Stillness and Silence as a Way of Life
I used to spend most days with music on ‘in the background’ as I painted, wrote papers, drove in my car, worked in the yard, prepared food….the list goes on and on. Anywhere within range of the speaker volume was filled with sound. When I lived in Brooklyn during graduate school, I curated playlists for walking on the streets and riding public transportation; sound to pass the time and headphones to create a protective barrier between myself and unsolicited street interactions. It never felt dysfunctional. It never felt like an escape or like sensory overload. I loved singing along to favorite songs, finding just the right mood by changing the music. Music was an important part of my daily life. The background of my life’s painting was varied and punctuated with bright color and swirling sounds.
when did I lower the volume? When did I press STOP? Working in a large forensic mental health hospital, I was surrounded by sound ‘in the background’ of daily life. Sounds of yelling, of red-flashing alarms, of footsteps pounding across the floor in a show of force. Sounds of the various gates and doors slamming metal against metal. Sounds of the metal detectors. And the more insidious, internally-felt sounds: imagined cries of those involved in the crimes the patients committed, the low buzz of hatred and violence, the palpable sound of pain — not often spoken but ever-present. My car at the end of a day was a refuge. My quiet apartment and the wide-open night sky served as necessary refreshment before the next day of work. I learned the value of restorative silence while working 40 hours a week in an cacophonous environment.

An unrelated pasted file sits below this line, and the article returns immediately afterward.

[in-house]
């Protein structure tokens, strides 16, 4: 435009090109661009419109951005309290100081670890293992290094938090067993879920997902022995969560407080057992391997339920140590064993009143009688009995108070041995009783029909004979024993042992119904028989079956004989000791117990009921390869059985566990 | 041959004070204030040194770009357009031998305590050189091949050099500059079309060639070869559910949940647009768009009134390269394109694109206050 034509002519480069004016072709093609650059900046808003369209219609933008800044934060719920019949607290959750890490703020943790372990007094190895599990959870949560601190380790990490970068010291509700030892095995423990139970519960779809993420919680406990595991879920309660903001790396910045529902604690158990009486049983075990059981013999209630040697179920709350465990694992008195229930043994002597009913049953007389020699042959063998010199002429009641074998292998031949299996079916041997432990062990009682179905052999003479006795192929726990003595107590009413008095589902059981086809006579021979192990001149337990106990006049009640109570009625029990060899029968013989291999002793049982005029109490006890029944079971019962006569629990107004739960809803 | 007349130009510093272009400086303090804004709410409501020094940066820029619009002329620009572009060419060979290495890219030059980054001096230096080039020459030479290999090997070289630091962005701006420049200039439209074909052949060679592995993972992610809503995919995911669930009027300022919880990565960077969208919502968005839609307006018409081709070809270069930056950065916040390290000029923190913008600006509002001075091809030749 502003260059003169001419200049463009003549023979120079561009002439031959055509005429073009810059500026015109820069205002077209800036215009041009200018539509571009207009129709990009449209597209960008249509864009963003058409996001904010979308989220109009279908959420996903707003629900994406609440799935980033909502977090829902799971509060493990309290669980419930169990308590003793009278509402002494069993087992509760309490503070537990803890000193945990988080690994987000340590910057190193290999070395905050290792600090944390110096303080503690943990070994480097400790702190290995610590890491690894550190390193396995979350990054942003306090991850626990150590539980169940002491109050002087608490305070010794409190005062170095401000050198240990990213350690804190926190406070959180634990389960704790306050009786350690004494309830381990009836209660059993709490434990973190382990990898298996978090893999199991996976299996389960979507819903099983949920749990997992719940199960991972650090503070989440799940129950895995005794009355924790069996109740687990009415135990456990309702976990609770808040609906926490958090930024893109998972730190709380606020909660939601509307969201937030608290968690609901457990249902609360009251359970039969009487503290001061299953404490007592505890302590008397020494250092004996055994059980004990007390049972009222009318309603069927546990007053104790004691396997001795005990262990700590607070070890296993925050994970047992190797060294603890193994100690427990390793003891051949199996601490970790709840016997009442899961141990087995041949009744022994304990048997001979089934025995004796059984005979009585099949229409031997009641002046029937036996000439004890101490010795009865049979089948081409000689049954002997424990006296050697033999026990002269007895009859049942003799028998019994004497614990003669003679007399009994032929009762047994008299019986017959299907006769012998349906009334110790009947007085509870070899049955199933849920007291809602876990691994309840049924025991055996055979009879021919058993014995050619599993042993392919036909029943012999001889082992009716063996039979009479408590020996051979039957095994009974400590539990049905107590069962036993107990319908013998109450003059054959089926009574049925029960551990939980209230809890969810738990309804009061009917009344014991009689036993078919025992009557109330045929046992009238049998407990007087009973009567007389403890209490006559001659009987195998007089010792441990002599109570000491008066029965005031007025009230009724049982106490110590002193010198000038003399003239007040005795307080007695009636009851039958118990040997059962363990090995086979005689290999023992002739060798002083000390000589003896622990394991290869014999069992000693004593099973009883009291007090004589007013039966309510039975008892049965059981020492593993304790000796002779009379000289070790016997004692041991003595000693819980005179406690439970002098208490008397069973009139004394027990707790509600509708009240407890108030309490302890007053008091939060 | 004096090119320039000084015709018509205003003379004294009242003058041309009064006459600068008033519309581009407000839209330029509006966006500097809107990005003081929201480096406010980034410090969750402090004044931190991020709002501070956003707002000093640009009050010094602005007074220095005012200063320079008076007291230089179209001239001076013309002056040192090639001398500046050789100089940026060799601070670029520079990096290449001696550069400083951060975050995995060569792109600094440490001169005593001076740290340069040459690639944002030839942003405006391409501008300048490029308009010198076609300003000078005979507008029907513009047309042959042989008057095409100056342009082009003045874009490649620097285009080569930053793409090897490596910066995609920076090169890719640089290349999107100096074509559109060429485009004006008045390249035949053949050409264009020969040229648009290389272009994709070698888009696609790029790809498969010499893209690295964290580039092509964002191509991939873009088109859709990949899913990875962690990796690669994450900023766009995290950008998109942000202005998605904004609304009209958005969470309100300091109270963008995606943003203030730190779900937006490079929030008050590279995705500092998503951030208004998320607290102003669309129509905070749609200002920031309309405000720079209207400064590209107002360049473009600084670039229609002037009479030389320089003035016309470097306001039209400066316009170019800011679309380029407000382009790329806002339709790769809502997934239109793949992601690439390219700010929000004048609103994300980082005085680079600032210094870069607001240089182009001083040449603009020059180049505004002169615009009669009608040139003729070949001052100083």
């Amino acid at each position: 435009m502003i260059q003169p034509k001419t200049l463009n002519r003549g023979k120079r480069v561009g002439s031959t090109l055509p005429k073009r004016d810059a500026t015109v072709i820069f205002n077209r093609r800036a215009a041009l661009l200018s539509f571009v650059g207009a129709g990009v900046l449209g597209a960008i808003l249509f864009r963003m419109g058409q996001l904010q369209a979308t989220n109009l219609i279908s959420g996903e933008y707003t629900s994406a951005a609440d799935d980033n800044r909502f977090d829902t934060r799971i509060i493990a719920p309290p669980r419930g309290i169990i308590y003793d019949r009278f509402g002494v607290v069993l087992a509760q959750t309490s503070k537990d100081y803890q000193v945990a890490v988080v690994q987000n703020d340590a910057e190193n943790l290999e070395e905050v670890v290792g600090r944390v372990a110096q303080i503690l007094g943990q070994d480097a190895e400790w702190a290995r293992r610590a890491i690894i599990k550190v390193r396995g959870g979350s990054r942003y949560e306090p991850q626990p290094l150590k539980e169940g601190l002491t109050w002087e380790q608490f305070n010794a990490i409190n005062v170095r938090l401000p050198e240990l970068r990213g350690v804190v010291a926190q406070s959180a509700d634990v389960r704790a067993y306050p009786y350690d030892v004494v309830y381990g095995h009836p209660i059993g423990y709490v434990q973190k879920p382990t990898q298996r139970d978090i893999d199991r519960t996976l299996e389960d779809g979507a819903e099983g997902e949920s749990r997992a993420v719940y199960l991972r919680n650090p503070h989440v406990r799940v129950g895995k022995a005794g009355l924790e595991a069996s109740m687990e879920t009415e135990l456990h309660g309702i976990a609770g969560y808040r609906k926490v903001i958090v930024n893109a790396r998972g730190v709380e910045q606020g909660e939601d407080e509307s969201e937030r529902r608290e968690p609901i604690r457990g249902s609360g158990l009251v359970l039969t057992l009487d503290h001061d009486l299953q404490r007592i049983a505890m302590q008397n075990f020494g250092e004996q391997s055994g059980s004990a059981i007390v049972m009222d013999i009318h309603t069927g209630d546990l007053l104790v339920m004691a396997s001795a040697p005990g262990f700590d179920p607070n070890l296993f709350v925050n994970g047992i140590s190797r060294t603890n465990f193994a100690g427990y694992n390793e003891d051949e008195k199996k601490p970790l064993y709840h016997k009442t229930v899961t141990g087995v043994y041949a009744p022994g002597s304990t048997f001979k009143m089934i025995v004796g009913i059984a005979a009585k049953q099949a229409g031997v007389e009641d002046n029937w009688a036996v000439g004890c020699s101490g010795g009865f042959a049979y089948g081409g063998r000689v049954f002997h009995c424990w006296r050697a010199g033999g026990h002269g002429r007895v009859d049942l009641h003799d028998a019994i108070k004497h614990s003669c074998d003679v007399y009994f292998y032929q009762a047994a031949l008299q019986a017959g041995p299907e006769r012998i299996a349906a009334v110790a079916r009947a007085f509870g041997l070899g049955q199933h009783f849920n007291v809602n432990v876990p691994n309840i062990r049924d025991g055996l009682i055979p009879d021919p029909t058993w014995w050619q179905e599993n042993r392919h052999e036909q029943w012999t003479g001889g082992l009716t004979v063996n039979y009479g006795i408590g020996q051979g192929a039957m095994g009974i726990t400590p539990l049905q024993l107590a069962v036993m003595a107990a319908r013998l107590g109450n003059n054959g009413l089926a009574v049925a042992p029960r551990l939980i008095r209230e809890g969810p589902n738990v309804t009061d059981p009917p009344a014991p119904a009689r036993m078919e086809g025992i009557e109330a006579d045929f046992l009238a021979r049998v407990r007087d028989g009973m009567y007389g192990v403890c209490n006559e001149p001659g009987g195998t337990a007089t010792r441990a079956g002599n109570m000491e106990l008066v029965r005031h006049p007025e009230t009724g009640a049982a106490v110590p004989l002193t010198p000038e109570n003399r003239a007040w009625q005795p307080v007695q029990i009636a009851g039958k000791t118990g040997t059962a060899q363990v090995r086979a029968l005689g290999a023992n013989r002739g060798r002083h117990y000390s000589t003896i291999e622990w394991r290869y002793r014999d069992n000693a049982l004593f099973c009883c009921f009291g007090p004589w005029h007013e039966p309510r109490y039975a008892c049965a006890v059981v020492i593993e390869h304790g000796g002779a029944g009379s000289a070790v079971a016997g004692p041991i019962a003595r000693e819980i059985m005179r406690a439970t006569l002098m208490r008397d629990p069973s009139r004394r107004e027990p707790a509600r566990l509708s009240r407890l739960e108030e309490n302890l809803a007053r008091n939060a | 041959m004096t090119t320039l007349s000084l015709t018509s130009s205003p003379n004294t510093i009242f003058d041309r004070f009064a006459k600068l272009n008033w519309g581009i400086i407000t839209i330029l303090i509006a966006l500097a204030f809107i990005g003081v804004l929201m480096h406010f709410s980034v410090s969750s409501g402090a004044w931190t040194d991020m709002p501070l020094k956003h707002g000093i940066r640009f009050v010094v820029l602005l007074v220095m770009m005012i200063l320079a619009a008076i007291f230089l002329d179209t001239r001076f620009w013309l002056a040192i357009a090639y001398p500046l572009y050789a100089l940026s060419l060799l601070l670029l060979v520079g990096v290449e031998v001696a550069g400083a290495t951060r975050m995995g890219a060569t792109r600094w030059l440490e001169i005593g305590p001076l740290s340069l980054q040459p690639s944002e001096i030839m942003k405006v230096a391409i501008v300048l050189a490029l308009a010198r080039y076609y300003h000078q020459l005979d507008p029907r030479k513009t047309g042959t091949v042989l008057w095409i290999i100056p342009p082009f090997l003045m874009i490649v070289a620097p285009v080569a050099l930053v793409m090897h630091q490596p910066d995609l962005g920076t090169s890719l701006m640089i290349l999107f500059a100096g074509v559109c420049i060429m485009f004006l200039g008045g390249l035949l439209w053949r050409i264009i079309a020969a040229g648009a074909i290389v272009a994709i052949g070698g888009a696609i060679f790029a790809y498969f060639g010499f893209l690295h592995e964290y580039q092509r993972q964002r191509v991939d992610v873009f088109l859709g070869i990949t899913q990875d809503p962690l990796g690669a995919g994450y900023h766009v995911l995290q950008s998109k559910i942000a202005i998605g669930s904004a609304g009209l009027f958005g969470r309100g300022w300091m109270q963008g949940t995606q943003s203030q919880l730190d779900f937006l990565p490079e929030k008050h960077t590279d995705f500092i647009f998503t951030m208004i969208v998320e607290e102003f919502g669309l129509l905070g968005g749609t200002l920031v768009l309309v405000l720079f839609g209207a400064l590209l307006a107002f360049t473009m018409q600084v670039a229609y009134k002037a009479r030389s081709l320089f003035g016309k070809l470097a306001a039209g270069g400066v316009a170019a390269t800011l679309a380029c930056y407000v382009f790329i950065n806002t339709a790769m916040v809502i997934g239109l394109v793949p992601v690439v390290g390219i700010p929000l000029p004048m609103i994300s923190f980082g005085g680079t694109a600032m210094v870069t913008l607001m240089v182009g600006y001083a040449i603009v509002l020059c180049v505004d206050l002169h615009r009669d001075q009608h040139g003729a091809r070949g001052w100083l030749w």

In my next job, working as an art therapist with older adults, I learned about silence as a place of comfort and ease. I do not play music during art sessions, to ensure those with hearing loss are able to communicate. I also find that while music is a wonderful approach for interacting with elders with dementia, it can be a distraction or overstimulating for some. When we create silently together we learn to listen more attentively to eye-contact, touch, and the gentle beauty of being with. Sitting bedside with a woman in the last days of her life, we talked through her life, we created a few drawings, but we spent most of the time quietly breathing — the space between words or movements as a way for her to say goodbye. I find that we do not need constant sound. We do not need constant flurries of stimulation. We need more space for presence.
Silence is a luxury. I am aware of my privilege — being able to go outside in the early morning and hear only owls hooting and wind in the trees. I watch the moon set and the sun rise. I can choose when to paint my life background with music and when to be in a still, quiet place. I want to be clear: I am not condemning music! I share these experiences as a way to consider how silence and stillness may be forms of music, of background, of life-texture. As time passes, I cherish the silence more. I protect it, for myself and for the older adults I work with. Shared silence is a gift we can give each other, and to ourselves. When we can be present and comfortable in silence, we listen to the things that really matter.